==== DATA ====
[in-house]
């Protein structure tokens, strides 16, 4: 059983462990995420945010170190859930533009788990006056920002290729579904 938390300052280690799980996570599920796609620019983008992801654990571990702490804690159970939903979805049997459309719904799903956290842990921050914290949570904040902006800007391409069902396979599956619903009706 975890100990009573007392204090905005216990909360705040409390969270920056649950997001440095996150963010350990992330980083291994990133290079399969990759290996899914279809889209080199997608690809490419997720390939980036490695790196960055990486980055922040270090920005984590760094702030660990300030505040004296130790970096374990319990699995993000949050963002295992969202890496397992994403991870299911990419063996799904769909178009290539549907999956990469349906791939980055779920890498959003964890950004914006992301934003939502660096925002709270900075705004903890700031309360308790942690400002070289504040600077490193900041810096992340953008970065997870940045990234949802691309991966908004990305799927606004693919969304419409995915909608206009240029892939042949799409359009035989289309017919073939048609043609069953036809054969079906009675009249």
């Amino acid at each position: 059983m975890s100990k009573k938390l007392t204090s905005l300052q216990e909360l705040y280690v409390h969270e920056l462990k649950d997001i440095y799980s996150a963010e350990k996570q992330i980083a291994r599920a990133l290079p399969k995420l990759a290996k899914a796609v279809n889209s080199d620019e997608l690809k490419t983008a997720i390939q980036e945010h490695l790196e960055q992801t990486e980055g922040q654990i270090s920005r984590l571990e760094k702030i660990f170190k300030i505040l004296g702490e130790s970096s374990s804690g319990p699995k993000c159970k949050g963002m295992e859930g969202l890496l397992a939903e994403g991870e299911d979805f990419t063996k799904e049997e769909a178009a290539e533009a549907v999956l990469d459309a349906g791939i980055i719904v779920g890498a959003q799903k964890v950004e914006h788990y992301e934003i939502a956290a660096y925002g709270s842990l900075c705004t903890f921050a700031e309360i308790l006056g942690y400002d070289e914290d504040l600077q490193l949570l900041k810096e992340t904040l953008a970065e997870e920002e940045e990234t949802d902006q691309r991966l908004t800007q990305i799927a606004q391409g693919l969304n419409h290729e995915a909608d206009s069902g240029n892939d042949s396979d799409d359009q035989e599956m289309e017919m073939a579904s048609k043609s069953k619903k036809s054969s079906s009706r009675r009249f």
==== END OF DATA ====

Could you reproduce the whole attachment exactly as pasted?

[in-house]
């Protein structure tokens, strides 16, 4: 059983462990995420945010170190859930533009788990006056920002290729579904 938390300052280690799980996570599920796609620019983008992801654990571990702490804690159970939903979805049997459309719904799903956290842990921050914290949570904040902006800007391409069902396979599956619903009706 975890100990009573007392204090905005216990909360705040409390969270920056649950997001440095996150963010350990992330980083291994990133290079399969990759290996899914279809889209080199997608690809490419997720390939980036490695790196960055990486980055922040270090920005984590760094702030660990300030505040004296130790970096374990319990699995993000949050963002295992969202890496397992994403991870299911990419063996799904769909178009290539549907999956990469349906791939980055779920890498959003964890950004914006992301934003939502660096925002709270900075705004903890700031309360308790942690400002070289504040600077490193900041810096992340953008970065997870940045990234949802691309991966908004990305799927606004693919969304419409995915909608206009240029892939042949799409359009035989289309017919073939048609043609069953036809054969079906009675009249």
């Amino acid at each position: 059983m975890s100990k009573k938390l007392t204090s905005l300052q216990e909360l705040y280690v409390h969270e920056l462990k649950d997001i440095y799980s996150a963010e350990k996570q992330i980083a291994r599920a990133l290079p399969k995420l990759a290996k899914a796609v279809n889209s080199d620019e997608l690809k490419t983008a997720i390939q980036e945010h490695l790196e960055q992801t990486e980055g922040q654990i270090s920005r984590l571990e760094k702030i660990f170190k300030i505040l004296g702490e130790s970096s374990s804690g319990p699995k993000c159970k949050g963002m295992e859930g969202l890496l397992a939903e994403g991870e299911d979805f990419t063996k799904e049997e769909a178009a290539e533009a549907v999956l990469d459309a349906g791939i980055i719904v779920g890498a959003q799903k964890v950004e914006h788990y992301e934003i939502a956290a660096y925002g709270s842990l900075c705004t903890f921050a700031e309360i308790l006056g942690y400002d070289e914290d504040l600077q490193l949570l900041k810096e992340t904040l953008a970065e997870e920002e940045e990234t949802d902006q691309r991966l908004t800007q990305i799927a606004q391409g693919l969304n419409h290729e995915a909608d206009s069902g240029n892939d042949s396979d799409d359009q035989e599956m289309e017919m073939a579904s048609k043609s069953k619903k036809s054969s079906s009706r009675r009249f």